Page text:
JUMP TO PAGE   100  >  200  >  300  >  400  >  500  >  600

Kodachrome Goes to War: 1942

Kodachrome Goes to War: 1942

October 1942. "Women are trained as engine mechanics in thorough Douglas training methods. Douglas Aircraft Company, Long Beach, California." Skipping ahead to 2009, and the end of an era: Today Kodak announced that, after 74 colorful years, it will stop making Kodachrome film. 4x5 Kodachrome transparency by Alfred Palmer, Office of War Information. View full size.


On Shorpy:
Today’s Top 5


With all the controversy surrounding the use of the computer to colorize black and white images, I thought I'd do the opposite. Face it, WWII and color just don't seem right.

I'm kidding....

"Oil lines"

The "oil lines" of concern to the first commenter are actually spark plug leads. Each cylinder has two spark plugs, fired by separate magnetos.

I was also taken with the fact that this pretty girl is no mere model.

Keep your heads down!

Those external cylinder head oil pipes look very vulnerable to me. They are critical to the engine's operation yet in use they'd be hiding behind a thin aluminium sheet. Meanwhile the baddies would be firing all sorts of assorted sharp pieces of ironmongery in their direction.

What's on the clipboard?

Nice to see the details on the shipping tag; can someone enlarge the clipboard at center-left, in case there's anything of interest on it?

[Alas, it is out of focus. - Dave]

What type engine

I wondered what engine this was and a quick photo search shows this as a R-1830. Long Beach built C-47 cargo planes and they used this type engine.

Definitely the real deal

If there is any question as to this young lady being just a publicity model or the real-deal mechanic, look closely at her fingernails. The dirty saddle shoes could be a set-up with a model, but no gal I know that only poses as camera candy would have those fingernails! Definitely a real engine assembly worker.


As a photographer all of my working life, this is a very sad but not unexpected day. I was too young to be shooting in the era where you could shoot 4x5 Kodachrome. That's one of the things I love about this site. I shot quite a bit of it when it came back briefly to the medium format world in the mid-80s. I've come very close to selling my 4x5 camera given the dearth of emulsions still available but the images on this site keep me in the game, so to speak.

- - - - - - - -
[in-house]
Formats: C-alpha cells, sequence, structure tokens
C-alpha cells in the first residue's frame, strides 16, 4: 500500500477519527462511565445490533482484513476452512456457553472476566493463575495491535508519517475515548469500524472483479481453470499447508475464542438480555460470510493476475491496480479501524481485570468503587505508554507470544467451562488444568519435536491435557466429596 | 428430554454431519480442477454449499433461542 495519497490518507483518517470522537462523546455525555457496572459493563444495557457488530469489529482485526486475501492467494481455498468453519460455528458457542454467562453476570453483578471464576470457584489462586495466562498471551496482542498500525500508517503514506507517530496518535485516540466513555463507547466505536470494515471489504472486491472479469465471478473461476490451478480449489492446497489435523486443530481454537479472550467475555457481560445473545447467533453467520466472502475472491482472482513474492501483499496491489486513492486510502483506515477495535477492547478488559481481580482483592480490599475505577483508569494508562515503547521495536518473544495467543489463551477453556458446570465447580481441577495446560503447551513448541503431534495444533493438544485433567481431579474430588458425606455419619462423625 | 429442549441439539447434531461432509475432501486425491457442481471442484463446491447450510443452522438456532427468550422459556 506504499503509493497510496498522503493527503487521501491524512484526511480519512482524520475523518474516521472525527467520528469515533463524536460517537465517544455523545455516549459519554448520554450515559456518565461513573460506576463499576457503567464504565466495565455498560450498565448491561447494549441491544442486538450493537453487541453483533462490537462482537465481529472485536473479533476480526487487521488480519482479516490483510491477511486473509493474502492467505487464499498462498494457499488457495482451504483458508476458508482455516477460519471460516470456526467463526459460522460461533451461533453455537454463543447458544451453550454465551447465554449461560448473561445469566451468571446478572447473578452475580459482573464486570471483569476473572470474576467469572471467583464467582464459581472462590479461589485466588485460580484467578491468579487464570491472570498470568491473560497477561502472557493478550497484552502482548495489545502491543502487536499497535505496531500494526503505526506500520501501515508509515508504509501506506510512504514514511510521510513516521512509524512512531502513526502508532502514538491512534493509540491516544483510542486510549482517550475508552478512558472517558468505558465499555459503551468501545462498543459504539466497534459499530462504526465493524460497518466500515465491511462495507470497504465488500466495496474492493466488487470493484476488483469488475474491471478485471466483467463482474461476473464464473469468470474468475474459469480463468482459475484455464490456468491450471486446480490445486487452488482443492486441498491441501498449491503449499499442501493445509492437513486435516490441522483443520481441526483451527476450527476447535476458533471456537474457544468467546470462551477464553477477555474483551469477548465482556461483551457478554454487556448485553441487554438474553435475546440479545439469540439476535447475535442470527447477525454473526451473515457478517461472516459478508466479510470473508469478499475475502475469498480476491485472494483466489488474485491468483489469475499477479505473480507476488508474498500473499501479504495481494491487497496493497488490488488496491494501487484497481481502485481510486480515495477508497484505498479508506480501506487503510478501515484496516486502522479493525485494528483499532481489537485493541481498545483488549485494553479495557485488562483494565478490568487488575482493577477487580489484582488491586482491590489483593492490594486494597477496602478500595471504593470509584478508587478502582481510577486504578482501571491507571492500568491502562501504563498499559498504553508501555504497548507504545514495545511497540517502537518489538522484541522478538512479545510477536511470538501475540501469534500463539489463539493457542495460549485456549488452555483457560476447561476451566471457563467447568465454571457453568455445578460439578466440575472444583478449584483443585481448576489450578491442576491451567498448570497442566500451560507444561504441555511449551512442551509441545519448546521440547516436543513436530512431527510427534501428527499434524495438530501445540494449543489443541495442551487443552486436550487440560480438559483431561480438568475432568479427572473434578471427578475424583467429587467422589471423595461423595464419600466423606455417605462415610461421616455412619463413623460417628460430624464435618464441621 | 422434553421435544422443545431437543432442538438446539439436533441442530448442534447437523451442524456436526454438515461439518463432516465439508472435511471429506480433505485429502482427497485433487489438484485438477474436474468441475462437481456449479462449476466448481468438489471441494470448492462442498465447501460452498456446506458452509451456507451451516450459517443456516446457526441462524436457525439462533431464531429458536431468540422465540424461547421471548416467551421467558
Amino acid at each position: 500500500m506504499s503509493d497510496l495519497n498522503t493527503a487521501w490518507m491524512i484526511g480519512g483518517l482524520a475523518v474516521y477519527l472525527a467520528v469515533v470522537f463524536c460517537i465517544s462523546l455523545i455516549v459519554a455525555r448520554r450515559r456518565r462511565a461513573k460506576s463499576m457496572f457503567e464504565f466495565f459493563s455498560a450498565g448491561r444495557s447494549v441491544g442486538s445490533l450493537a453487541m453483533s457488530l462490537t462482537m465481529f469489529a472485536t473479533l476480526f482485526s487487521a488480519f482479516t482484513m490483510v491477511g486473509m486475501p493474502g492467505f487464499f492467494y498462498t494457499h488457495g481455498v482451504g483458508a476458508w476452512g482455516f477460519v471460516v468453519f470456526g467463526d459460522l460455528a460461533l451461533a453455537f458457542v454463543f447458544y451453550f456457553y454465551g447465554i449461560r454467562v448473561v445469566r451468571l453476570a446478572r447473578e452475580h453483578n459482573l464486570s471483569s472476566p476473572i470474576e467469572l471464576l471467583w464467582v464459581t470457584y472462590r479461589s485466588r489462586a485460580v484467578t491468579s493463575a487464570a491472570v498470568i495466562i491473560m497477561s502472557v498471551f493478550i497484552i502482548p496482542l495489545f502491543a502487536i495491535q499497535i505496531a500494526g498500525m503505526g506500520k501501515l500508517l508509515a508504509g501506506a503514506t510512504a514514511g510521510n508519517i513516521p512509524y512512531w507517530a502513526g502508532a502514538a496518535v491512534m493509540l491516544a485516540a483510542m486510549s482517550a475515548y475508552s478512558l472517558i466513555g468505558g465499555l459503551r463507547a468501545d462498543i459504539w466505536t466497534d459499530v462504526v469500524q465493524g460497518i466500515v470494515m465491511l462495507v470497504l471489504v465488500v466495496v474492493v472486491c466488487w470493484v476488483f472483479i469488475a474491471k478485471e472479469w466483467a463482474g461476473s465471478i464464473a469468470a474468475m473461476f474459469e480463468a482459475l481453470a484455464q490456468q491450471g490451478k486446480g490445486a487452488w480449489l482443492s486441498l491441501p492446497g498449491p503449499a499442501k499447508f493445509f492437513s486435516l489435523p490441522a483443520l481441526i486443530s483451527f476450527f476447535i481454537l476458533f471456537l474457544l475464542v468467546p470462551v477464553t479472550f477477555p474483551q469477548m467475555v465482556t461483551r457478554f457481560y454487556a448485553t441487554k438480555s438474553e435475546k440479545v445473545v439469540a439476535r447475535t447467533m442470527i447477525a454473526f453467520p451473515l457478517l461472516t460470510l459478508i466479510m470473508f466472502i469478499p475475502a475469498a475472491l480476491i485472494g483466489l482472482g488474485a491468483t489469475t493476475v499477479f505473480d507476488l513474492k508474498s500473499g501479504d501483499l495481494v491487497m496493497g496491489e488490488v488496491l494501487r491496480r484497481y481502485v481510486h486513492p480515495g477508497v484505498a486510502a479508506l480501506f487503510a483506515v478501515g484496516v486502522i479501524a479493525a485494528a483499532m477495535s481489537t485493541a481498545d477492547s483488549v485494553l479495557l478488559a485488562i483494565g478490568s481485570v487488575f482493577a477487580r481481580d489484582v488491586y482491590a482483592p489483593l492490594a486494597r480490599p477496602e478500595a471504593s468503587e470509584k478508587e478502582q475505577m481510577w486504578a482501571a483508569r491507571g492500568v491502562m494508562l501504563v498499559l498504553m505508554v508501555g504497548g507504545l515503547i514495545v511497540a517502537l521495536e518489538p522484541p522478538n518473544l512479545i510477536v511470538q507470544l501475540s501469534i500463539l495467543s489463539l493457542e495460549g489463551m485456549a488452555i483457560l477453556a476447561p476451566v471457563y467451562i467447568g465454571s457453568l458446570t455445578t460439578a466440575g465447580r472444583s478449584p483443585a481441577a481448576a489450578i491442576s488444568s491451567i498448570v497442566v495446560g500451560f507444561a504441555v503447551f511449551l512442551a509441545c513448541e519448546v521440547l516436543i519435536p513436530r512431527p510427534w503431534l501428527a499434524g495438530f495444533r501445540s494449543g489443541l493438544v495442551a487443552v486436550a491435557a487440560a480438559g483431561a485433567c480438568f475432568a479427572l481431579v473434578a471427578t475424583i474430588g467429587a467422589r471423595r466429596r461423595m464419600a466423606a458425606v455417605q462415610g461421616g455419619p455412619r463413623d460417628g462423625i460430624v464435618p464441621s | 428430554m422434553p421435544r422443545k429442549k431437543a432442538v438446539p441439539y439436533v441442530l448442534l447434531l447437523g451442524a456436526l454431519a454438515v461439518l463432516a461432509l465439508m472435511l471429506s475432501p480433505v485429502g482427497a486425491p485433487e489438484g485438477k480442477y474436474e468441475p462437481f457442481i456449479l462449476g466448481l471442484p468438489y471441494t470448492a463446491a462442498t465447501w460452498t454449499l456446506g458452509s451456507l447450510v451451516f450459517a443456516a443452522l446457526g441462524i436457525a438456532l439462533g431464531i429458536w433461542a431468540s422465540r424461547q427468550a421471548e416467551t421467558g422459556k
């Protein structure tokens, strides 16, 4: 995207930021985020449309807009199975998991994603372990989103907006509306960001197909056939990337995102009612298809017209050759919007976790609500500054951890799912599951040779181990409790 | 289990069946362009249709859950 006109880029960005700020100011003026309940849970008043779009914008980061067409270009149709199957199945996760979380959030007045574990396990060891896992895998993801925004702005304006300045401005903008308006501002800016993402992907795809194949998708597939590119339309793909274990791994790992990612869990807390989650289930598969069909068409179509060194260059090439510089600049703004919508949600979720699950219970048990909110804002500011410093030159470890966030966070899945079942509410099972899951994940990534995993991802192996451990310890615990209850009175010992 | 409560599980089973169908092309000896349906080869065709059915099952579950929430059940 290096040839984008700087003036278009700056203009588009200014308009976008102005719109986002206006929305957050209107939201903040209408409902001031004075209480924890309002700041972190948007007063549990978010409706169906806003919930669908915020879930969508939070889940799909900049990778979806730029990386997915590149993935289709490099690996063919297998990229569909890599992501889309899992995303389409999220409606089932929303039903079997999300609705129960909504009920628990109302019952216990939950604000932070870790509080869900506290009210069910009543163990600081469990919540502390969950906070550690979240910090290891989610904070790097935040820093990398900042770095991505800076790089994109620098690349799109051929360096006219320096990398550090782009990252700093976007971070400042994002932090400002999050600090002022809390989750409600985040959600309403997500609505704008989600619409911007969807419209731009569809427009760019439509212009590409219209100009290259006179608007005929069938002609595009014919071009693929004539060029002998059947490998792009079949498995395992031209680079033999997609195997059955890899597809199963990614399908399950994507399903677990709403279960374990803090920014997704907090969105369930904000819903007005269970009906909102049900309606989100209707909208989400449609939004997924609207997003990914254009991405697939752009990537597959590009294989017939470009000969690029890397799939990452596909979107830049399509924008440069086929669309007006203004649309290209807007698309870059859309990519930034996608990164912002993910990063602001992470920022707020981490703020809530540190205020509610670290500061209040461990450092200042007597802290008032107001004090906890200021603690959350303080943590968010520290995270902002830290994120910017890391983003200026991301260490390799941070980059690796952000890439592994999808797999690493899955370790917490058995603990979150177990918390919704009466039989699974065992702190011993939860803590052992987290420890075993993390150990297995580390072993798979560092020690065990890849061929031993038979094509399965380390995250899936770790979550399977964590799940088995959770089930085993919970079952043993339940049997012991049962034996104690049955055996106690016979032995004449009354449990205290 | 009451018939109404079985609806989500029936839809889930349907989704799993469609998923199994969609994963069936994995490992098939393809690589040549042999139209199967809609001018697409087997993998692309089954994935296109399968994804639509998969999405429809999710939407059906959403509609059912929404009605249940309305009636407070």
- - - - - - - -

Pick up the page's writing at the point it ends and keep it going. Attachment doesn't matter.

She and He

She's cute. He, on the other hand, is hottimus maximus. Hats off to Kodachrome. Such beautiful, limpid color.


What a grand picture; it has sort of a "heightened" look, for lack of a better word. Lovely as Technicolor.

(And I'd say the mechanic on the right is pretty cute, too.)

Hubba Hubba

That is one gorgeous airplane mechanic. (Yes, wisenheimers, I'm talking about the one on the left.)

Somebody's gotta say it

They give us those nice bright colors
They give us the greens of summers
Makes you think all the world's a sunny day...
Momma, don't take my Kodachrome away.

Farewell, My Lovely!

My first job out of college in 1973 was as a Kodachrome Quality Control Chemist at Berkey Photo in New York. It was an incredibly complex process that got incredibly beautiful results.

As Mark Twain said of the Mississippi steamboat: "So short a life for so magnificent a creature."

Awesome Kodachrome, so long..

Nothing is as sexy as a woman with a wrench in her hand!


Saddle shoes!

Syndicate content is a vintage photography site featuring thousands of high-definition images from the 1850s to 1950s. The site is named after Shorpy Higginbotham, a teenage coal miner who lived 100 years ago. Contact us | Privacy policy | Site © 2023 Shorpy Inc.